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Columbia TriStar Home Video presents
Jenna: Wait, listen to me. I'm 13!
DVD ReviewThere aren't many stars working today that have enough personality and charm to light up a room but it is becoming clear that Jennifer Garner can be added to the short list. In her latest film, 13 Going on 30, Garner carries what is largely a preposterous idea through an hour and a half of undeniable fun. It's an admittedly repetitive idea, that of a child in an adult's body, and helps to create perhaps one of the most wonderful romantic comedies of the past several years.
The film begins in 1987 as young Jenna Rink (Christa Allen) is, as is any young kid, trying desperately to fit in with the cool crowd. During a party for her thirteenth birthday, Jenna declares that she wants nothing more than to date the most popular boy in school, and her best friend Matt (Jack Salvatore) proclaims that she shouldn't worry about being popular, just being herself. When her party turns into a disaster, Jenna locks herself in a closet and wishes that she could be older so that her problems would simply go away.
In the best argument for being careful what you wish for, Jenna, now played by Garner, awakens in a strange bed with a strange man, suddenly age 30. She has a job as the editor of "Poise" magazine, a star athlete for a boyfriend, and a best friend named Lucy (Greer), whom Jenna so desperately wanted to be friends with as a child. With a new world in front of her, Jenna begins to see the advantages of being older, while at the same time dealing with the panic of being in a place and time she just doesn't quite understand. Desperate to find someone who can help her, she tracks down Matt (Ruffalo) and while it seems that their friendship ended several years ago, Jenna begins to see things about Matt that she never did before.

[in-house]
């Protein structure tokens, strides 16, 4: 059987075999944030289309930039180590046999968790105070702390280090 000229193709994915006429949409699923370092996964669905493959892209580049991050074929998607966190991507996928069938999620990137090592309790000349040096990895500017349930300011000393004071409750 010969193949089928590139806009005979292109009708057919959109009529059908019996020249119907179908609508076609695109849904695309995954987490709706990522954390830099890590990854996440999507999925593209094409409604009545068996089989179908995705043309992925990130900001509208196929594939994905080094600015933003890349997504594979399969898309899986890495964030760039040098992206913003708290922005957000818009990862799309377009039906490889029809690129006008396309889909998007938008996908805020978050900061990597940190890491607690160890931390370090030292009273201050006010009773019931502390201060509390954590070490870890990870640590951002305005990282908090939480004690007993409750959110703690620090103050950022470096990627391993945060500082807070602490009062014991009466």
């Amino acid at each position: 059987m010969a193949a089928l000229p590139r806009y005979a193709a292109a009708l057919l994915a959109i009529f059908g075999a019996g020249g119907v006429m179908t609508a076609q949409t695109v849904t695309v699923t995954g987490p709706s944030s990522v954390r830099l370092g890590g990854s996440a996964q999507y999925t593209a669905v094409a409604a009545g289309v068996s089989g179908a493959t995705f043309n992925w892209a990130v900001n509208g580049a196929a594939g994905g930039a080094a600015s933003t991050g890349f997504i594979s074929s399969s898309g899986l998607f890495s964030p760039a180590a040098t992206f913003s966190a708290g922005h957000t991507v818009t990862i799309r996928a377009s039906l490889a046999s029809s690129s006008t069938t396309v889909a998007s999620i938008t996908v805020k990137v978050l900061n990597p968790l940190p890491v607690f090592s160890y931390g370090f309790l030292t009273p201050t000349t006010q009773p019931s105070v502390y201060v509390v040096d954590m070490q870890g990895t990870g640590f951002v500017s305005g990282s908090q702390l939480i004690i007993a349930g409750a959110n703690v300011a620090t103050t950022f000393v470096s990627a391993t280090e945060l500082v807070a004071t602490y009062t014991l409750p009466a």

Among the numerous reasons that 13 Going on 30 works is that it is carefree and easygoing in its approach to its story. The film does miss the boat when it comes to the obvious advances in technology or even the developments in politics and pop culture; although there are a few throwaway moments in which these issues are addressed, I was hoping for more. Instead, the picture delves into the effects on Jenna's love life, and, while the past seventeen years did actually happen, Jenna does not remember them, so the film is more or less a story of Jenna moving on with her life at thirty rather than trying to piece together what happened during the missing years.
Garner turns in absolutely delightful performance that will likely go down as one of the best of the year. She handles the role perfectly, and every mannerism, gesture, and line delivery is dead on, so much so that at times the preposterous plot mechanism almost seems possible. Ruffalo again proves that he is one of the best leading men working today, and if there is any justice he will be a huge star.